In March of 2005, Joyce and I took a motor trip out west; our destination was the Valley of the Sun, or, to be specific, Mesa, Arizona, the spring training site for the Chicago Cubs. I had purchased a ticket to a game online and after the game we planned to stop for a couple of nights in Sedona, to see the Grand Canyon, etc.
I'll post a couple of pics from that trip later, but that's not the focus of this post. On a good portion of our journey, especially through New Mexico and Arizona, we started listening and singing along with this one song, over and over. By continuous repetition, we mastered that sucker and thought we sounded pretty good.
Actually, Joyce, who had classical voice training during her teens, sounded good. I'm not sure what I sounded like. But we let 'er rip and it made the long stretches much more fun and enjoyable. The song was "Why You Been Gone So Long" by Johnny Darrell and was the first song on the Oxford American 2003 Southern Music CD #6. Darrell is in full rockabilly mode here and we loved (still do) the twangy guitar breaks. I haven't been able to find out who played guitar on the session, but it is great.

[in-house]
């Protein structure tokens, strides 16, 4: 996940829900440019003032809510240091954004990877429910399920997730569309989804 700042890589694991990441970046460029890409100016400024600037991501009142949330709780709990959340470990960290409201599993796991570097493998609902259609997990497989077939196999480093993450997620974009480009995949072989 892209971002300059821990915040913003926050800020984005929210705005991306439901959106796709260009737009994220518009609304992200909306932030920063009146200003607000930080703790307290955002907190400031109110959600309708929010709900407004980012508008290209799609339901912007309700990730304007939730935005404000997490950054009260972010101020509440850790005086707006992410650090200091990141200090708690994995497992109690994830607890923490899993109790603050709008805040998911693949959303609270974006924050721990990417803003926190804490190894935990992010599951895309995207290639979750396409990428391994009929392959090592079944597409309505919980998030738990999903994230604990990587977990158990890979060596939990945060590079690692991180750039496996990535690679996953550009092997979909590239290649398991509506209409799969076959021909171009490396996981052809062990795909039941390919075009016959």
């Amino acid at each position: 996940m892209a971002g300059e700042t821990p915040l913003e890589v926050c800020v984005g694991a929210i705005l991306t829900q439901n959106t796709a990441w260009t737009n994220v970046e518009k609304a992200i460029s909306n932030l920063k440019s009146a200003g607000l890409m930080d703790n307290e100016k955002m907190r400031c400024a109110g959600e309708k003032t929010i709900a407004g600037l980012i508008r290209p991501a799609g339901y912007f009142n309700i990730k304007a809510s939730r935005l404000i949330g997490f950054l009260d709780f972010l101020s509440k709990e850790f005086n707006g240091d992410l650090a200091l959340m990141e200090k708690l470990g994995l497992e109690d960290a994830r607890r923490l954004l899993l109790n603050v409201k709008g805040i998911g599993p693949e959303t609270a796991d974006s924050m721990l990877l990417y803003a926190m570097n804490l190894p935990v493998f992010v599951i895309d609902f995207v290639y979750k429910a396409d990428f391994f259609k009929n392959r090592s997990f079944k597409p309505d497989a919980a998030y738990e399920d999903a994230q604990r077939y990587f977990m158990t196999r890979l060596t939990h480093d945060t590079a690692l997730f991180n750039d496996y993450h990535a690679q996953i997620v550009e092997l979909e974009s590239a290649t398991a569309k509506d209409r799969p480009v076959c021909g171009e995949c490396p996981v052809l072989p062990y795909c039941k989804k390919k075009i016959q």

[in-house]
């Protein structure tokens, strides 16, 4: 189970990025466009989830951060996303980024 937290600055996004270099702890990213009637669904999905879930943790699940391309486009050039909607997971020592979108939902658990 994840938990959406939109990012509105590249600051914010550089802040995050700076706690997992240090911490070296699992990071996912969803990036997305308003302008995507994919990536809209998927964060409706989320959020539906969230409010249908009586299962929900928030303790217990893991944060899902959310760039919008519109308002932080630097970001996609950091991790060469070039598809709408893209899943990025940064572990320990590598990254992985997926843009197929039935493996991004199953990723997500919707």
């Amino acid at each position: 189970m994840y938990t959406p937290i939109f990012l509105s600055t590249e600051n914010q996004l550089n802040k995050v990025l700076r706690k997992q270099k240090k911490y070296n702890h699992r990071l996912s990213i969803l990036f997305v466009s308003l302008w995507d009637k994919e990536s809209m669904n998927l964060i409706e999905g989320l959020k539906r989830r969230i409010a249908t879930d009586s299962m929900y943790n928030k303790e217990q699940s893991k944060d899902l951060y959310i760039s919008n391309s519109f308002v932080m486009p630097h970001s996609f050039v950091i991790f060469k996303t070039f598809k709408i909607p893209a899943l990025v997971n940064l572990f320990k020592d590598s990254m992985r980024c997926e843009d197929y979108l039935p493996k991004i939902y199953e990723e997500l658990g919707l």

Darrell was born in 1940, a very good year in my book, and died from diabetes at the relatively young age of 57 in 1997.
Johnny Darrell had what could be considered hard luck in the music business. He frequently was the first artist to record a song that was later covered by other artists who had a major hit with it. Some example of this are: "Green, Green Grass of Home," "As Long as the Wind Blows," "Ruby, Don't Take Your Love to Town," "Son of Hickory Hollow's Tramp," and "With Pen in Hand."
Wikipedia puts it this way: "Darrell established a trend of introducing "lyrically adventurous songs" that would later become major hits for other artists."
This song did not (at least as far as I know) become a smash for anyone else. Tell me what you think about Johnny Darrell's "Why You Been Gone So Long."